RHINELANDER - Leaders at the Rhinelander School District hope a new clinic will keep teachers and the districts bottom line healthier.
The school held a ribbon cutting Tuesday afternoon at the new clinic.
School leaders say the clinic will help the district's health costs.
Marta Kwiatkowski, Director of Business Services, says that will save taxpayers money.
"This will be a great service to our employees," Kwiatkowski said. "It will help save the district money but ultimately its going to keep our employees in school and decrease the absenteeism."
The center is only open to staff and families covered under the district's health plan.
Kwiatkowski says the district spends about $5 million in health care coverage. She says about one fifth of those costs came from claims and health care usage at facilities that are more expensive, like emergency rooms,than what the new clinic can provide at a cheaper cost.
The facility will be open Mondays and Wednesdays from 3:00 p.m. to 6:30 p.m. and Fridays from 3:00 p.m. to 5:00 p.m.
It will also be open on Tuesdays and Thursdays from 6:30 a.m. to 8:00 a.m.
The district says the on-site clinic will reduce absenteeism, reduce school district insurance costs, enhance productivity of the school district employees and provide long term cost savings.
A provider will be on-site for 12 hours per week.
The School Board President Ron Counter hopes the clinic can become a model for other businesses and health organizations in the Northwoods.
"It's my hope that the community will take a big look at this," Counter said. "And if it's accessible it will spread through the other employers in the community."
The new clinic is part of a collaboration with Aspirus. The clinic is named as the Aspirus School District of Rhinelander Clinic
TOMAHAWK - More than 50 fourth graders from Tomahawk learned about nature on Wednesday as part of long-lived education program. UW-Stevens Point staff at Treehaven host programs to teach elementary students about nature. The program has been around Tomahawk Public Schools for more than 25 years.
"We are doing a lot about the history of Tomahawk, the people that were here in the early 1800s and just a little bit about the land," explained Naturalist Rachel Anderson. "Right not we've been doing some tree identification and forestry measurements, but this morning they were learning about the voyagers and the Native Americans in this area."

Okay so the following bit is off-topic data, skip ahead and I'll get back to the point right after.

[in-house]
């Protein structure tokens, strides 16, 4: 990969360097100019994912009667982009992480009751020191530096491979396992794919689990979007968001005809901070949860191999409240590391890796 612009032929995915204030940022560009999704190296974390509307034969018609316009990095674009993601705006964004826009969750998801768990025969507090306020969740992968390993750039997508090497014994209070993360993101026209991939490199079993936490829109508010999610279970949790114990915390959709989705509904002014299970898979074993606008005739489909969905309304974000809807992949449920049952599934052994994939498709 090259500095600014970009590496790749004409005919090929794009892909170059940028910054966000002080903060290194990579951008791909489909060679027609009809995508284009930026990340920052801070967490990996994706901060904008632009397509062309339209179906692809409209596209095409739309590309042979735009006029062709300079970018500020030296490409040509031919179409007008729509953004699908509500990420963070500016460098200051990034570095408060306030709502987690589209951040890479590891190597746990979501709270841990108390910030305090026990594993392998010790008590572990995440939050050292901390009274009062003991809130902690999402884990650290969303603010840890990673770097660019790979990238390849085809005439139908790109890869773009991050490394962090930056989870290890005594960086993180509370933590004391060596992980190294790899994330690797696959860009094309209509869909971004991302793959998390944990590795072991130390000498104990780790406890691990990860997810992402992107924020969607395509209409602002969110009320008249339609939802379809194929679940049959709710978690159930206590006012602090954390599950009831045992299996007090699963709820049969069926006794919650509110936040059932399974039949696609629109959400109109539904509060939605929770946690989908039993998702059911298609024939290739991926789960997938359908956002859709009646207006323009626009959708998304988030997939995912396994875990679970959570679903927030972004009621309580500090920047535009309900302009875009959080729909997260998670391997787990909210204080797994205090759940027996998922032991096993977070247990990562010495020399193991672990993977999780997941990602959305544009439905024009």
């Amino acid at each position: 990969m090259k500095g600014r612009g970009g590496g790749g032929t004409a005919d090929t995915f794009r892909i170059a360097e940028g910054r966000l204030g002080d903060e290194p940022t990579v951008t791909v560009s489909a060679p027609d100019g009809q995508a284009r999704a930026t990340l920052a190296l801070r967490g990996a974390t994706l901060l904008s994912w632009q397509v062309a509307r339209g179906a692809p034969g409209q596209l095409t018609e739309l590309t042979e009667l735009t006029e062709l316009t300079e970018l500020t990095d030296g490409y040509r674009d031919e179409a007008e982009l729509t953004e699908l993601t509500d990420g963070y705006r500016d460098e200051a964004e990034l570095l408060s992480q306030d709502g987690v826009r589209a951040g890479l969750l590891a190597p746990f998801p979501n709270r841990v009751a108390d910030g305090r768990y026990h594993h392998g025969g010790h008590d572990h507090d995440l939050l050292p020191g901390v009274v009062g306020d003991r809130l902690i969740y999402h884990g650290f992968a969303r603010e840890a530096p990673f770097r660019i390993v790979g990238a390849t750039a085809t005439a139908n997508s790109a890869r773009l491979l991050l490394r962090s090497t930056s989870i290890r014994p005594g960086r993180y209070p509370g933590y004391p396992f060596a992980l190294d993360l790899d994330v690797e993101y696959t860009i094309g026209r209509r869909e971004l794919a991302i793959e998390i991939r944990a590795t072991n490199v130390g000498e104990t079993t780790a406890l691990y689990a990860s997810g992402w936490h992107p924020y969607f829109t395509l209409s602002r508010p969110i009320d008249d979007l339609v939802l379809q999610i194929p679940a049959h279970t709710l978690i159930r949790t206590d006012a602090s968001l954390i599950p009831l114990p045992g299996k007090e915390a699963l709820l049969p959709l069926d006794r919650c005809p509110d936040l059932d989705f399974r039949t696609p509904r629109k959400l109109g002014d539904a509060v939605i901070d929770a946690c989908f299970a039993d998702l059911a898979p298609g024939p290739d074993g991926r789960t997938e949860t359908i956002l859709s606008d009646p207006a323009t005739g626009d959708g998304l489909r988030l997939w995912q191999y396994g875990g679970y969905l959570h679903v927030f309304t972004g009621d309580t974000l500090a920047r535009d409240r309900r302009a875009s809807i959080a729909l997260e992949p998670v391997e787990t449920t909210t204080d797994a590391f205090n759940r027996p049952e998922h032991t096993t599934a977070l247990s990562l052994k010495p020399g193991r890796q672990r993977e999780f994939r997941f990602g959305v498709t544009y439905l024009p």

The program covers more than just fall-learning, Treehaven leaders host learning programs in the spring and winter as well. You don't have to be a student to take part in some of the programs at the learning center. They include group hikes where you practice and discuss identifying plants and trees.
"We've had two this fall, and I'm hoping that is something we can continue to do in all seasons and continue to offer," said Anderson. "We've been getting a lot of positive reinforcement that it's something that the public is really interested in, so we hope to continue to offer more in the future."
Treehaven leaders regularly offer programs to the public involving nature, education, and artistry. If you are interested in learning more about these programs and events, you can follow the link listed below the article.
KENOSHA - Authorities have been searching a Kenosha County lake for a missing fisherman from Illinois.
The search on Silver Lake began Tuesday night after family members reported 66-year-old John Spoor of McHenry, Illinois, had not returned from his fishing trip. Sheriff's officials located the man's boat, but there was no sign of him.
Kenosha County Sheriff's Sgt. Bill Beth says the department had five boats on the water Wednesday. The search was halted Wednesday evening because of darkness, and the Kenosha News reports search teams are expected to return to the scene Thursday morning.
APPLETON - Many Wisconsin drivers who lose their driving privileges have continued to operate their vehicles and commit additional violations.
According to Wisconsin Department of Transportation data, there have been more than 57,000 convictions for operating while suspended, without a valid license or after revocation this year. That number follows last year's trend, when nearly 114,000 licensing-related convictions were reported.
During the first six months of 2014, more of the state's residents were convicted of driving with suspended licenses than speeding 11-19 mph over the limit.
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